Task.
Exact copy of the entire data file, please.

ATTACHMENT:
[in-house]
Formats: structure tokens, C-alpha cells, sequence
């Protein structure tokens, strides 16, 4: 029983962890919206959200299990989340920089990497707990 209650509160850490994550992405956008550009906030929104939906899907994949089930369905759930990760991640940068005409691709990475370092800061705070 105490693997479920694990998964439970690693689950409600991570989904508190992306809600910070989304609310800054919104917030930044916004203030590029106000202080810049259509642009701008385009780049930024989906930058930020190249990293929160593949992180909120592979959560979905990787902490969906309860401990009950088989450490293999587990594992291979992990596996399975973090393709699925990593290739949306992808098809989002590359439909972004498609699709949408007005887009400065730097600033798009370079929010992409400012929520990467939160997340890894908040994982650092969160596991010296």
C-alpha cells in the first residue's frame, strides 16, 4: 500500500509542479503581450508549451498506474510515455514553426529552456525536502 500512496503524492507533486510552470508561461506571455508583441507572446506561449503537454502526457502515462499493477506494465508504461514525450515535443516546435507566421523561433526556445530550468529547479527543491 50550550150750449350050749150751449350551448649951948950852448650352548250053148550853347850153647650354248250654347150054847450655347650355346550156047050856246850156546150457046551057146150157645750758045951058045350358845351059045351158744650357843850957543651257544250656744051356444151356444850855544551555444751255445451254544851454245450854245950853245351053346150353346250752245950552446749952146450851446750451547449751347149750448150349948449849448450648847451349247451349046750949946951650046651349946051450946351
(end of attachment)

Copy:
[in-house]
Formats: structure tokens, C-alpha cells, sequence
């Protein structure tokens, strides 16, 4: 029983962890919206959200299990989340920089990497707990 209650509160850490994550992405956008550009906030929104939906899907994949089930369905759930990760991640940068005409691709990475370092800061705070 105490693997479920694990998964439970690693689950409600991570989904508190992306809600910070989304609310800054919104917030930044916004203030590029106000202080810049259509642009701008385009780049930024989906930058930020190249990293929160593949992180909120592979959560979905990787902490969906309860401990009950088989450490293999587990594992291979992990596996399975973090393709699925990593290739949306992808098809989002590359439909972004498609699709949408007005887009400065730097600033798009370079929010992409400012929520990467939160997340890894908040994982650092969160596991010296």
C-alpha cells in the first residue's frame, strides 16, 4: 500500500509542479503581450508549451498506474510515455514553426529552456525536502 500512496503524492507533486510552470508561461506571455508583441507572446506561449503537454502526457502515462499493477506494465508504461514525450515535443516546435507566421523561433526556445530550468529547479527543491 50550550150750449350050749150751449350551448649951948950852448650352548250053148550853347850153647650354248250654347150054847450655347650355346550156047050856246850156546150457046551057146150157645750758045951058045350358845351059045351158744650357843850957543651257544250656744051356444151356444850855544551555444751255445451254544851454245450854245950853245351053346150353346250752245950552446749952146450851446750451547449751347149750448150349948449849448450648847451349247451349046750949946951650046651349946051450946351